Can Buffalo secede? Not from New York State, mind you, just from Western New York.
At least then the city wouldn't have to share an identity with the very suburbs whose history of robbing and pillaging the urban core make Gov. Andrew Cuomo's IDA “reform” plan all the more galling because Buffalo would pay again.
Worthwhile projects to redevelop downtown and breathe life into one of the nation's poorest big cities would suffer under Cuomo's effort to stem the silliness that suburban industrial development agencies have tried to pawn off as “economic development.”
The governor's proposal has development officials on edge, arguing that new limits on sales tax exemptions could mean no more downtown redevelopment like the Hotel @ the Lafayette or the office-apartments project at mostly vacant 298 Main St.
Such projects would be casualties in the effort to prevent more tax breaks for retail shops that skip town for a nearby locale, contributing nothing to the region's overall health or wealth while letting municipalities cannibalize one another.
These moves are abetted by tax breaks from suburban IDAs that already have done their share of damage to Buffalo, with little regard for how weakening the central city drags down the entire region.
The move against IDAs follows a history of Buffalo building owners having to go to court to stop suburban IDAs from pirating their tenants by using tax breaks to lure them to suburban office parks.
Now the harm is more indirect, but just as real. The end result is a sweeping Cuomo proposal targeting IDAs that critics insist would turn Buffalo into collateral damage.
It makes you long for the days when we at least gave lip service to “regionalism.”
Remember that? It's the long-dormant idea that the urban core is the heart of Western New York and that everyone should be pulling together to strengthen it.
That concept, viable elsewhere, died an ignoble death here. But suburban IDAs have been like body snatchers, digging up the corpse and killing it all over again.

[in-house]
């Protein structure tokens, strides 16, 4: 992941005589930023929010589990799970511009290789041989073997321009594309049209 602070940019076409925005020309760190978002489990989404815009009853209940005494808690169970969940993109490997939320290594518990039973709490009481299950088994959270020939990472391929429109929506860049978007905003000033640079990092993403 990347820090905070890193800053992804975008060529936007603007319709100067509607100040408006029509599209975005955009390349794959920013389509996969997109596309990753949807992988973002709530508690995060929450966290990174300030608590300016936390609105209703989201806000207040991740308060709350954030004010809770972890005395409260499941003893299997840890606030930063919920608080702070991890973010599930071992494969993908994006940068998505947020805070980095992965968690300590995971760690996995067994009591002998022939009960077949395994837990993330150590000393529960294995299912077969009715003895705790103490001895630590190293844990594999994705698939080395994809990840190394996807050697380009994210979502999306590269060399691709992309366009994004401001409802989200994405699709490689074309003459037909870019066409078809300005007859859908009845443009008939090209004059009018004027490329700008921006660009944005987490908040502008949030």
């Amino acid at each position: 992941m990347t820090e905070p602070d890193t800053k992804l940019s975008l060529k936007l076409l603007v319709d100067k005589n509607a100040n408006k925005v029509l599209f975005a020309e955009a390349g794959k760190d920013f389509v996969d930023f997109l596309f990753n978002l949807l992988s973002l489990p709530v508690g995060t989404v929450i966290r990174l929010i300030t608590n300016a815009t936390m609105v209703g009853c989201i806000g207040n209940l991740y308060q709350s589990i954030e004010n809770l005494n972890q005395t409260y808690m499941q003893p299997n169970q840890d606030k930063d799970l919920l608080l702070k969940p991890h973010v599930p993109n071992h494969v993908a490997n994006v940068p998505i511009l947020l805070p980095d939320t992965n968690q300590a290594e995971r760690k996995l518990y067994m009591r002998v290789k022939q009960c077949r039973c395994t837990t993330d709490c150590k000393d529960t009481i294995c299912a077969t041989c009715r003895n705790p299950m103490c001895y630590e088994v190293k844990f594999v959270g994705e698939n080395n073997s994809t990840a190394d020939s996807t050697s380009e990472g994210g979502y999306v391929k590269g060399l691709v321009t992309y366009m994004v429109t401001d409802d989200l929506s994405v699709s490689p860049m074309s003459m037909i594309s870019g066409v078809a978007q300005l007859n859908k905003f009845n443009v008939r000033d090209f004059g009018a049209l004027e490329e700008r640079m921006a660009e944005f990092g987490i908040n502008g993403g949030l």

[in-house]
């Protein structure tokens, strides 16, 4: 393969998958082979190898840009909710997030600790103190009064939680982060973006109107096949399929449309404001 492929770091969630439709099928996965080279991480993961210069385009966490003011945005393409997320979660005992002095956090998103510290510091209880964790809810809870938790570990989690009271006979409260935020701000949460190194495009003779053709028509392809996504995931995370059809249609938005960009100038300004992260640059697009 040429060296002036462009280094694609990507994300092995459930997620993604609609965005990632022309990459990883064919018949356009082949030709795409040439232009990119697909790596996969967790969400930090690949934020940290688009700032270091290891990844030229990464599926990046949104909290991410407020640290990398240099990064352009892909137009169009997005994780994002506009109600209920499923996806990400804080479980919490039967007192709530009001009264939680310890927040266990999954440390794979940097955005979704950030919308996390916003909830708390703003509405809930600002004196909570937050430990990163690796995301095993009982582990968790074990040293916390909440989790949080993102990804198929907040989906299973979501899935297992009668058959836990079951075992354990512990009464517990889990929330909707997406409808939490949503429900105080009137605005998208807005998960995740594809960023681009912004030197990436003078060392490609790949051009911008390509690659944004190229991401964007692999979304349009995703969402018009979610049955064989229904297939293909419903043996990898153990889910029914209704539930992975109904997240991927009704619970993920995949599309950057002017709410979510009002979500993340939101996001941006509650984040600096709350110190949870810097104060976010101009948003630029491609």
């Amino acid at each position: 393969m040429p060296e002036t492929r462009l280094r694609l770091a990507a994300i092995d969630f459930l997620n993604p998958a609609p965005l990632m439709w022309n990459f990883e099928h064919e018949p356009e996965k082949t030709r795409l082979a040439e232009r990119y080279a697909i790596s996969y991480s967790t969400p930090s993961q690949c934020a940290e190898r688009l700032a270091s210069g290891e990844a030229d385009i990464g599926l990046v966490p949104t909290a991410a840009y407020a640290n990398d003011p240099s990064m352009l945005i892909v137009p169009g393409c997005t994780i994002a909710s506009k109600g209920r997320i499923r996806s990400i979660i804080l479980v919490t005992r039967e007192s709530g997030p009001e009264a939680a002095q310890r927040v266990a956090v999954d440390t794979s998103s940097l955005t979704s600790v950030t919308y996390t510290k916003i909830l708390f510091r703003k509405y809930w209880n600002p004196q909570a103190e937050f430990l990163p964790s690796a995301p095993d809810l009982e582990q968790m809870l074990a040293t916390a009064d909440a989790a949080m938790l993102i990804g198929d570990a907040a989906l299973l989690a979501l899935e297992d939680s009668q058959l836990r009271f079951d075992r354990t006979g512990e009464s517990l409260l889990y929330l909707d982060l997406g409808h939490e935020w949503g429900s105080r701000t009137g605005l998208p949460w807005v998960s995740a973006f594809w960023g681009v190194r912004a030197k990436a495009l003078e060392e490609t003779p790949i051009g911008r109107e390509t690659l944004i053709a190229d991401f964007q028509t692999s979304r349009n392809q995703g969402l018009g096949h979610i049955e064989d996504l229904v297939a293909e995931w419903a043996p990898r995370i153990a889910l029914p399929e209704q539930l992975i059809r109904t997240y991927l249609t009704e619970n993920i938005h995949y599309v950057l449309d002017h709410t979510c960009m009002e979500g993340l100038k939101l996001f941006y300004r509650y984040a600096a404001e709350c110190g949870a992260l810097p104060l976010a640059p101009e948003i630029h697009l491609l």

Yet reform proposals have gained little traction. While Cuomo's bill targets state tax incentives, another from Buffalo Assemblyman Sean Ryan would stop suburban IDAs from unilaterally giving away county money, as well.
Ryan, however, scoffs at much of the hand-wringing, noting that some city projects also have received questionable tax incentives while no one checks to see whether any of these projects meet their job goals. Still, he recognizes the need to aid projects in the urban core.
“I think we need to develop a program just for that. But right now, we've been unable to separate the baby from the bath water,” Ryan said.
He's right. There has to be a way of blocking aid to traveling liquor stores, doughnut shops and car dealerships without hamstringing redevelopment critical to our central city.
But even if state lawmakers can modify Cuomo's proposal to mitigate the harm to downtown, it wouldn't solve the larger problem.
The real solution is to tear down the boundaries – on maps and in mindsets – that separate Buffalo from its suburbs and prevent Western New York from thriving as a region.